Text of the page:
"And ye shall offer for a sacrifice unto me a broken heart and a contrite spirit. And whoso cometh unto me with a broken heart and a contrite spirit, him will I baptize with fire and with the Holy Ghost, even as the Lamanites, because of their faith in me at the time of their conversion, were baptized with fire and with the Holy Ghost, and they knew it not.

"Behold, I have come unto the world to bring redemption unto the world, to save the world from sin. Therefore, whoso repenteth and cometh unto me as a little child, him will I receive, for of such is the kingdom of God. Behold, for such I have laid down my life, and taken it up again; therefore repent, and come unto me ye ends of the earth, and be saved." (3 Ne. 9:18-22.)

Should not the earth—a living thing—be similarly sanctified? It was baptized with water in the flood. Eventually it will be baptized with fire, thus becoming cleansed and sanctified, to be made into a celestial sphere as the eternal home for the righteous. The Lord has told us: "The place where God resides is a great Urim and Thummim. This earth, in its sanctified and immortal state, will be made like unto crystal and will be a Urim and Thummim to the inhabitants who dwell thereon, whereby all things pertaining to an inferior kingdom, or all kingdoms of a lower order, will be manifest to those who dwell on it; and this earth will be Christ's." (D&C 130:8-9.)

When the Lord gave the revelation found in D&C 88 of the Doctrine and Covenants, He made this further explanation: "And again, verily I say unto you, the earth abideth the law of a celestial kingdom, for it filleth the measure of its creation, and transgresseth not the law—wherefore, it shall be sanctified; yea, notwithstanding it shall die, it shall be quickened again, and shall abide the power by which it is quickened, and the righteous shall inherit it." (D&C 88:25-26.)

Let us recognize the miracles of God. Let us see Him walk in his glory as He performs them.

Think of the natural upheavals that will precede and accompany the second coming of Christ. They will be God's miracles: Mountains will topple. Valleys will be raised. Seas will heave beyond their bounds. Earthquakes will cause the earth to reel as a drunkard. An overflowing scourge will come. Tempests will rage. The city of Enoch will return. And for the coming of the Ten Tribes from the land of the north, a highway will be cast up out of the sea.

Miracles? Doesn't God exercise His infinite strength to bring about His own purposes at His own time? With all His divine power, sufficient even to form the galaxies out in space, was He not able to eliminate the animal odors in the ark? If He could feed three million Israelites on manna and quail for forty years, would He not be able to provide food in the ark for 150 days? Who knows how many species of life there were in Noah's day? Who knows whether those now living existed then? Who knows if animal life was actually scattered over the whole earth then? Obviously human life was pretty much confined to a limited area. Was animal life also? It was after the flood that the scriptures say life was scattered over the whole earth. Who knows?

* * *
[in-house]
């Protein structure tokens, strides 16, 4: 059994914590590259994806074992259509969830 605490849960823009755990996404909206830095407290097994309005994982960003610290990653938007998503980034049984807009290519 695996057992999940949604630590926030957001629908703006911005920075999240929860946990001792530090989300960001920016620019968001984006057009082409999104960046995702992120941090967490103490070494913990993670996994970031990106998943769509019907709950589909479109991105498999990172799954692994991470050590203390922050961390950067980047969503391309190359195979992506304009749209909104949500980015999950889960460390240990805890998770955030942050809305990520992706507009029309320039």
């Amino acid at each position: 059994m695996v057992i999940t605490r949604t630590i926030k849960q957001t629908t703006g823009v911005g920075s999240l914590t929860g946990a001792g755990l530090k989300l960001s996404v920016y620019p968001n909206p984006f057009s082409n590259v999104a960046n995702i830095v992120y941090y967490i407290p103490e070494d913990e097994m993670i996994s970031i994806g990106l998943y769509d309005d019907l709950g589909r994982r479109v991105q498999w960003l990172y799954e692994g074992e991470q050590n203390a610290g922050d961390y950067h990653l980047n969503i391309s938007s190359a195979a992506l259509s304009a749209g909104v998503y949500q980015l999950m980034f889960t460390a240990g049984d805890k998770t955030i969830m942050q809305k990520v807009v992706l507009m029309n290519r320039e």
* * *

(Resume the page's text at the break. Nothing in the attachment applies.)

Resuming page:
Who knows many things? Why not admit that we do not possess all knowledge, not even a detailed account of the deluge, and give God credit for having the intelligence to accomplish what He had in mind?

Since He had the power to create the earth in the first place, with all its oceans, underground lakes, fountains, and wells, in addition to the rain clouds in the skies, was He not able to control the elements and cause a flood if He wanted to? Is anything too hard for the Lord?

The flood was a miracle. The episode of the animals and other life taken aboard the ark was another miracle. The rise of the waters out of the depths of the earth and the downpour from the skies were God's doing. And so was the subsequent receding of the waters. The deluge covered the earth and the waters receded just as God planned it all. And it was truly a miracle.

(Mark E. Petersen, Noah and the Flood [Salt Lake City: Deseret Book Co., 1982], 58-65.)

Great as men are in their calculations and research, however, and wide as is their exploration with microscopes, telescopes, and the spade of the archaeologist, their deductions are not always correct. One of the admirable attributes of great scientific men is their willingness to discard old hypotheses when new truth is found. It is a mark of progress. There are still deductions and unproven theories that are subject to serious question. Particularly are these ideas questionable when they invade the Lord's domain, such as the Creation, the flood of Noah's day, life after death, and even the resurrection.